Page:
The European Parliament on Wednesday overwhelmingly adopted its "red lines" for tough Brexit negotiations, insisting Britain first agree divorce terms before striking a new trade deal.
The parliament, which will have the final say on any Brexit deal, became the first EU body to take a formal stand on the talks, just a week after British Prime Minister Theresa May formally triggered the process for leaving the bloc.
The vote was 516 for, 133 against and 50 abstentions.
"You will set the tone for Britain," the bloc's Brexit negotiator Michel Barnier told MEPs in Strasbourg, France, just before the vote.
He said the message on phased negotiations should be that "the sooner we agree the principles of an orderly withdrawal, the sooner we can prepare our future relations in trade."
The EU has rejected May's call in her letter for talks on the terms of the divorce and on a future trade deal to be held in parallel.
The resolution won the backing of all the major groups in the parliament, from the conservative European People's Party (EPP), the biggest bloc, to the Socialists and Democrats alliance, as well as the ALDE liberals, the Greens and the leftist parliamentary group GUE.
"It's key to have a united European parliament together with the EU negotiator and the European Council," Guy Verhofstadt, the Liberal leader and parliament's Brexit negotiator, told MEPs.
The EPP's German leader Manfred Weber told the assembly "we want a fair and constructive atmosphere," but warned Britain cannot get a better deal leaving than staying inside the bloc.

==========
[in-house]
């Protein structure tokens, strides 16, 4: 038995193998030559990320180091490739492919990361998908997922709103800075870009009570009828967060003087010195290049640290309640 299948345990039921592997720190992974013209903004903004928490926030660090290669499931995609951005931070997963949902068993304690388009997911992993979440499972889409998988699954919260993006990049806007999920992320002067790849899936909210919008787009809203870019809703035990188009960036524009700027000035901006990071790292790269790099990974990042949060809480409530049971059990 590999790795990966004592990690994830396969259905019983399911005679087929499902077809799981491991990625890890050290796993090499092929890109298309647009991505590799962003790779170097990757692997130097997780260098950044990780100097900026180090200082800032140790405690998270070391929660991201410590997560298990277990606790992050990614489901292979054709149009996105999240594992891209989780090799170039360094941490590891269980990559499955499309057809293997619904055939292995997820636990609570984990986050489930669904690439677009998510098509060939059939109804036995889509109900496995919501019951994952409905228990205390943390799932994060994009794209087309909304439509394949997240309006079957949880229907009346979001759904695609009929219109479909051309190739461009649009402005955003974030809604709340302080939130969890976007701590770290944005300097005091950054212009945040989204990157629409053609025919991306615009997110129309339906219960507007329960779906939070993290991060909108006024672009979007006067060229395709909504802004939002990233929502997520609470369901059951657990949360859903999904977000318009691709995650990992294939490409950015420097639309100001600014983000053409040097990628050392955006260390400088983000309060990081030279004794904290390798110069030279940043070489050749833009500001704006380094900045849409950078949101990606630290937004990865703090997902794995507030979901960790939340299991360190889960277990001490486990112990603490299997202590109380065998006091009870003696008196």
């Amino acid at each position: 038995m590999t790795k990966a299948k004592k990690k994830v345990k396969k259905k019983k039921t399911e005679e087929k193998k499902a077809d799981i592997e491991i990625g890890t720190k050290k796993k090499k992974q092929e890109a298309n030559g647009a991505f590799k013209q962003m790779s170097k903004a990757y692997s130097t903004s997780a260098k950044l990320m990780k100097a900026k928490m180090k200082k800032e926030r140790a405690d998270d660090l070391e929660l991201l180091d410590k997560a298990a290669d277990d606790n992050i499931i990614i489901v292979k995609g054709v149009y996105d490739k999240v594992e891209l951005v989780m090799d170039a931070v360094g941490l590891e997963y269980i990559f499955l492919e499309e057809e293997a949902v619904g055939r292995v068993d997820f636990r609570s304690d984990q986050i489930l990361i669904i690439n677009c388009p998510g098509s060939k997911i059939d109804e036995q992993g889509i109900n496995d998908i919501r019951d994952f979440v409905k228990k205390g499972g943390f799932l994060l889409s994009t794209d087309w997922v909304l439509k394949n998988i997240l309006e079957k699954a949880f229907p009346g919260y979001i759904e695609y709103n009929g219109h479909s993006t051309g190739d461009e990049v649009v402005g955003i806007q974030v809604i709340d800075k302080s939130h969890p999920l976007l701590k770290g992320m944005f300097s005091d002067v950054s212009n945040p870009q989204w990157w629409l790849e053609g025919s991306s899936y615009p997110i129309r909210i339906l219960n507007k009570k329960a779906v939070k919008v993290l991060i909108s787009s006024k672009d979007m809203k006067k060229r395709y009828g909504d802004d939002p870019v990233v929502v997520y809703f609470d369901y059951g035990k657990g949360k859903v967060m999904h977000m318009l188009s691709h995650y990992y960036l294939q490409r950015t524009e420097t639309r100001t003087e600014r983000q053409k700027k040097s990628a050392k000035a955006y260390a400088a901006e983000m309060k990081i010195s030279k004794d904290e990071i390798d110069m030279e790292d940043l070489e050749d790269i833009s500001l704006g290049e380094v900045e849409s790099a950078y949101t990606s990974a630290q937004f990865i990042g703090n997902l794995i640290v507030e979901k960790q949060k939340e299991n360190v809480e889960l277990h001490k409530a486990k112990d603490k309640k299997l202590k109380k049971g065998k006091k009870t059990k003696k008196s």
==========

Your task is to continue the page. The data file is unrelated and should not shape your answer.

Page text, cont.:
He also said the EU will insist Britain pay for its outstanding financial commitments until it leaves the bloc and will seek assurances over the border between EU member Ireland and Northern Ireland, which is part of the United Kingdom.
"Irish interests are not just Irish interests, they are also European interests," Weber said.
The guidelines, which Weber calls "red lines", reinforce the draft guidelines unveiled last Friday by EU President Donald Tusk, who represents the member states.
But the 27 countries will not formally approve the Tusk guidelines until a summit on April 29.
The resolution called for protecting the rights of the three million European citizens living in Britain, and the one million Britons residing in EU countries.
"People cannot end up being simply a negotiating chip," said European Commission chief Jean-Claude Juncker.
Immigration helped fuel the Brexit campaign which culminated in the shock vote by Britons last June to leave the bloc.
Tusk's guidelines call for "sufficient progress" on divorce terms before a new trade deal is struck, as well as protections of the rights of EU citizens and the border in Northern Ireland.
The Brexit talks have already got off to a difficult start after London was alarmed by a clause in the guidelines saying Spain had to be consulted on any post-Brexit trade deal that affects the British outcrop of Gibraltar.
Brexit champion Nigel Farage blasted the EU over its demands to negotiate divorce terms before striking a post-Brexit trade deal, as well as its stance on Gibraltar and its multi-billion dollar exit bill.
Farage compared the EU to the "mafia" that is holding Britain hostage for a ransom, sparking jeers from many MEPs and a rebuke from the parliament's Italian chief Antonio Tajani, who called his remarks "unacceptable."
Farage fired back: "Mr President, I do understand national sensitivities. I will change it to gangsters and that is how we are being treated. We are being given a ransom note."
Verhofstadt said he regretted the British vote to leave the EU, but suggested a future young generation might return to the European fold.
The parliament is likely to hold a vote on any final Brexit deal at the end of 2018 or in early 2019.